Thursday, December 15, 2011

One Way to Publish a Family History...

With the publication of The Drake Families of Van Buren County, Michigan, Volume 1 : Descendants of Joshua Cope Drake, I was able to put to bed a project that had been 20 years in the making.  Work had begun immediately following the release of the first edition in 1991. The goal of the original edition was to track the descendants of all of the Drake family lines that settled in Van Buren County.  As it turns out, there were eleven distinct lines. 

Joshua Cope Drake
Let me count the ways that I wasn't satisfied with the first edition...It was done on a typewriter with typographical errors, no information was documented, not enough photographs, not enough effort made to locate descendants, and a tremendous amount of information, online and off, has since made itself available. 

Steps were taken to be as thorough as possible for the second edition using the following sources:
  1. U.S. Federal Census Returns 1840-1930 (all for the county were read through manually)
  2. Van Buren County Vital Records (page-by-page read through of all available birth, death & marriage records, looking for the Drake name anywhere on the document)
  3. Cemetery Records (all cemeteries in the county)
  4. Newspapers Items (using all key dates such as births, deaths, marriages & anniversaries)
  5. All available indexes for any Van Buren County book, microfilm or manuscript
  6. Contact made with as many living relatives as possible
  7. Index searches of other court documents such as probate, circuit and land
  8. Implemented an online internet checklist for every person in the book
  9. Vital records index search of all adjacent counties
  10. High school & college annuals
 It's important to emphasize that numbers 1 & 2 of this list were done not by searching indexes, but by reading through every record.  This was a very effective method for locating those "incidentals" that I've referenced in the past, things I would not have found using the index or search box only.

All data was entered into genealogical software program The Master Genealogist (TMG).  Care was taken to be uniform with data entry, and to cite sources thoroughly on an ongoing basis.  In addition to citing sources, a transcription of each record, obituary, online notation, etc., was included, allowing the reader to witness the reasons for conclusions drawn in the book.

When the time came for the final draft, TMG was used to export a Journal Report into the format of my choosing, Microsoft Word, where I could then proofread, make format changes, and re-size things to satisfaction.  Once revisions were made, the document was then converted to a Pdf file.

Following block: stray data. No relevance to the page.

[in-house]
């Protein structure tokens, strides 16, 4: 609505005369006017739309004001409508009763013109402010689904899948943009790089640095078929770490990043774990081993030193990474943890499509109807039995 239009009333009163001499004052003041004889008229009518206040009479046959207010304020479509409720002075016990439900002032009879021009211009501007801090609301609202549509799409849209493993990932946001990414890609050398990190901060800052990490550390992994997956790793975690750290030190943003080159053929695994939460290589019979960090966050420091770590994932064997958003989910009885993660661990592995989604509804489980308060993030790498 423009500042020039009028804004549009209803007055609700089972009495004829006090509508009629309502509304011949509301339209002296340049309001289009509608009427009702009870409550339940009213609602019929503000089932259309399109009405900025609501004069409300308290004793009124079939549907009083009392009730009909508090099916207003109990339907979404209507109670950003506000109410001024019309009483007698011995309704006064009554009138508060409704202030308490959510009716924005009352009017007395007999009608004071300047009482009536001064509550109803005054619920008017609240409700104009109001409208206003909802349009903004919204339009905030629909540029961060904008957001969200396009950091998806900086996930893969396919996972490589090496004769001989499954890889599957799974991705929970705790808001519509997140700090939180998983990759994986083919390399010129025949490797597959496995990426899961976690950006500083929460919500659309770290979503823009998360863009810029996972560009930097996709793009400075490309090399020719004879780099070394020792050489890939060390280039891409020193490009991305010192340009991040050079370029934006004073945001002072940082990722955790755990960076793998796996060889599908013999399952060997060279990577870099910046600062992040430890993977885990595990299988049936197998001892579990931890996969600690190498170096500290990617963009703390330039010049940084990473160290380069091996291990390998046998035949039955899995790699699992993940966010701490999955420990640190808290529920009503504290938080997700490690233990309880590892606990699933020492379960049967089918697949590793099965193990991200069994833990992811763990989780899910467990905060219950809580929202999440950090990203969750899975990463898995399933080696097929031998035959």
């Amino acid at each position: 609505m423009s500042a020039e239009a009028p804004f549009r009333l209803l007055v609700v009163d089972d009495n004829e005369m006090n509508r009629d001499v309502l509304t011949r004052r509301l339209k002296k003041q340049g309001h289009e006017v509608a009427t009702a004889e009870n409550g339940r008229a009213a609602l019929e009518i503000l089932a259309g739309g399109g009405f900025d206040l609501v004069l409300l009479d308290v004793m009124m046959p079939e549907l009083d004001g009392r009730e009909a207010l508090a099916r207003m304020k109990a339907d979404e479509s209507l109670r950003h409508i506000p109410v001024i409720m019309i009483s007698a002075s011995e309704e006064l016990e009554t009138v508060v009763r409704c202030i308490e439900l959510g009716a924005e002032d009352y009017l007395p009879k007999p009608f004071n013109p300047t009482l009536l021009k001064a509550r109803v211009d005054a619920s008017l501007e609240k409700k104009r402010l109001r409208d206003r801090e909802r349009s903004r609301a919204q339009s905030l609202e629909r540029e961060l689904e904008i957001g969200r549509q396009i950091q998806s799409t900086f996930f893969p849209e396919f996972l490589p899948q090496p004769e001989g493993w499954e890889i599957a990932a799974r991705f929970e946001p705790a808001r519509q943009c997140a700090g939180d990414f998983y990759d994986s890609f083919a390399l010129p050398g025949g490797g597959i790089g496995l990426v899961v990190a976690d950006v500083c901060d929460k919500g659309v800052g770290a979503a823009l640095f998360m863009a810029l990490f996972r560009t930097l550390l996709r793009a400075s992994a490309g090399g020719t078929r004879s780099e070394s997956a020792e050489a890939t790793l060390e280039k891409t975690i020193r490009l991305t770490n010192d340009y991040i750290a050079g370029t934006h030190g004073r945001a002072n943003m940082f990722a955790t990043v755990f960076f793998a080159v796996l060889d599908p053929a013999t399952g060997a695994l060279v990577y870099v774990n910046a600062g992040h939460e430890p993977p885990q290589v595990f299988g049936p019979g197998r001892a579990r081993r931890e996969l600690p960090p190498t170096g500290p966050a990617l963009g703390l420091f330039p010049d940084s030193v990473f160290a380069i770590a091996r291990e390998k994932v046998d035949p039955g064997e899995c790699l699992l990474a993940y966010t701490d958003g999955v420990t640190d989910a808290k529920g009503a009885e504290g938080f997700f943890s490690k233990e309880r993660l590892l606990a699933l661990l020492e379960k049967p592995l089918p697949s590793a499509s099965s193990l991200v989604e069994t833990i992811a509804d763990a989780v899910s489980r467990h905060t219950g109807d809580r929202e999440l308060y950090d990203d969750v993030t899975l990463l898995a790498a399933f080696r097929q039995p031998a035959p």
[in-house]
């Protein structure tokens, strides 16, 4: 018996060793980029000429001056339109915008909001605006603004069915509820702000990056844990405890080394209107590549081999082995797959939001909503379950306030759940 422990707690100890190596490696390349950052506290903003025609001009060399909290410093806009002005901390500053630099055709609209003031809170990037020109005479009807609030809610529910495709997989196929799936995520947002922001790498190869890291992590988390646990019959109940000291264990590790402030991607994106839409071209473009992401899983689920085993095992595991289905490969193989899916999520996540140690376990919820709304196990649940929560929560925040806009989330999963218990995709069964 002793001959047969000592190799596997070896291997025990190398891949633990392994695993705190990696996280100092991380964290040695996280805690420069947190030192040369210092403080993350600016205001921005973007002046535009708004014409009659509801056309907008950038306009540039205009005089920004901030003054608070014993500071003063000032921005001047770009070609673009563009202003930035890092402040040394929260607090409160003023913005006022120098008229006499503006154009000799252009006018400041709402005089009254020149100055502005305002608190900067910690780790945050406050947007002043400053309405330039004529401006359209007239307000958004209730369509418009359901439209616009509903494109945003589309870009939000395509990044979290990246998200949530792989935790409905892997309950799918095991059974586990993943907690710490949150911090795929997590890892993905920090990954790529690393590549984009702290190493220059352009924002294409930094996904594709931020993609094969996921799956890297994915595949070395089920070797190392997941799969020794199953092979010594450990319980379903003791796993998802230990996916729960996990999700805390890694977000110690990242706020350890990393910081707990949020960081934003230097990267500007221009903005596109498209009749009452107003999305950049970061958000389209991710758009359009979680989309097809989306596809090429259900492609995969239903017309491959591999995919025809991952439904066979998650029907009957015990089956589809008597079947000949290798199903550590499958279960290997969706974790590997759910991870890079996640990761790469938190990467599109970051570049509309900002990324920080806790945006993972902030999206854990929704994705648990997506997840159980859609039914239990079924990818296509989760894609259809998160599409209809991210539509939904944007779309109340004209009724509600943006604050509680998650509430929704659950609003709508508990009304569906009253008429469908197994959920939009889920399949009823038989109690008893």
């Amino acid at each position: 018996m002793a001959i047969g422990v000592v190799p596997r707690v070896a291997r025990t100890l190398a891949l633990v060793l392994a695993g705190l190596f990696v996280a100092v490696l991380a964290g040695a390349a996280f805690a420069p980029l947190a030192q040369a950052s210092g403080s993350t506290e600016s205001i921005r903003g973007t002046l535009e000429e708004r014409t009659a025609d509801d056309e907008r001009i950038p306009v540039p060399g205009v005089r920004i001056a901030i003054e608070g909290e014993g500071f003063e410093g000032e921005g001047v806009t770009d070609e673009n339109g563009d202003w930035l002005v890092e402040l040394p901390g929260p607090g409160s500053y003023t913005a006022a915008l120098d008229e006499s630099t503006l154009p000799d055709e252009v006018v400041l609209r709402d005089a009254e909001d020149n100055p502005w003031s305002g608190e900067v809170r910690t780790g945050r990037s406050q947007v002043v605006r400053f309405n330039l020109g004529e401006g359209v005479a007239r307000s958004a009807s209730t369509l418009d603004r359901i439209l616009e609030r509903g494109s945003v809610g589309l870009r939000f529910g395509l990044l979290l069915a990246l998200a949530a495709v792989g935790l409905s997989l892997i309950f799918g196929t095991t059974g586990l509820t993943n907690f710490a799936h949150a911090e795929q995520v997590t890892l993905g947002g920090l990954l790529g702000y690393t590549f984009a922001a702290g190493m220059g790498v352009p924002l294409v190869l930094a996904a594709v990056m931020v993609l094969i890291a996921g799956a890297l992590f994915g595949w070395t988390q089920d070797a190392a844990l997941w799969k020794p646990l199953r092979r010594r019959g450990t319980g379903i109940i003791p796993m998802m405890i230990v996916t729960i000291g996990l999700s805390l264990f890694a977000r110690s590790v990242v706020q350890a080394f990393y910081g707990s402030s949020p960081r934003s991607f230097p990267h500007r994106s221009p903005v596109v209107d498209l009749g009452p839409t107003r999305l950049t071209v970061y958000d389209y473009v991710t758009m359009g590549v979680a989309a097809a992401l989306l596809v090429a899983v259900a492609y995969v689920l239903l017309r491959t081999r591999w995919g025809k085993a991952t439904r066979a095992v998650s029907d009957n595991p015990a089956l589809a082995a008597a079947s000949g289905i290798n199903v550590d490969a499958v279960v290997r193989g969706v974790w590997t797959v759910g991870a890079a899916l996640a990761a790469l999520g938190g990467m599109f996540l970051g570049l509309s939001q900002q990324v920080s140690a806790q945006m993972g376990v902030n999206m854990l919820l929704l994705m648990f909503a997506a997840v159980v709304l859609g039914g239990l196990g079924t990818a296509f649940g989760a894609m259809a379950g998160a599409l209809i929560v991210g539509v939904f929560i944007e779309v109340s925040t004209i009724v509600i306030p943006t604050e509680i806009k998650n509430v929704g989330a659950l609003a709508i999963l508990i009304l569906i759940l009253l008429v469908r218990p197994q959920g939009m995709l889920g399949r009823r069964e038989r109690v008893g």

This book is self-published, meaning that I researched and located the best printer (which in this case turned out to be the UPS Store), provided them with a Pdf file of the book, and had the first 20 books printed.  I opted away from having them bound and went with a three-ring binder for several reasons.  Time was a factor, expense an even bigger factor, and it's a nice concept that those who have the book can add pages to it later. 

Self-publishing also means self-promoting, using all of the tools at our disposal:  mail, e-mail, website, blog announcement, newspaper press release.  The biggest beauty of doing it yourself is the "print on demand" concept...more can be printed at any time, in any quantity desired.  And...you get to keep more of the profits for yourself.

Also, because the meat of the book ended up being about 570 pages, the index was not included.  Now, before you gasp "Oh, No!," the index will be available as an internet download that be printed, punched and added, thus keeping the price of the book down as much as possible. 

The controversial decision here was not to publish online.  Publishers have a duty to protect the privacy of living individuals, and the internet is a long way from being a "mature" environment to discourage the unscrupulous use of other peoples' work.  Perhaps someday after the web has evolved...

The Descendants of Joshua Cope Drake is available for purchase, please contact me for more information.  A Master working copy will eventually placed in the Local History Collection of the Van Buren District Library.

Nameless Picture of the Day
 unknown family group
Photographer - Reidsema, Kalamazoo
M1840

Can you identify the individuals in this apparent family group?  Do you have knowledge of the photographer? Please contact us if you any information and we will publish it in a future blog.  Please include the photo's catalog number with your e-mail.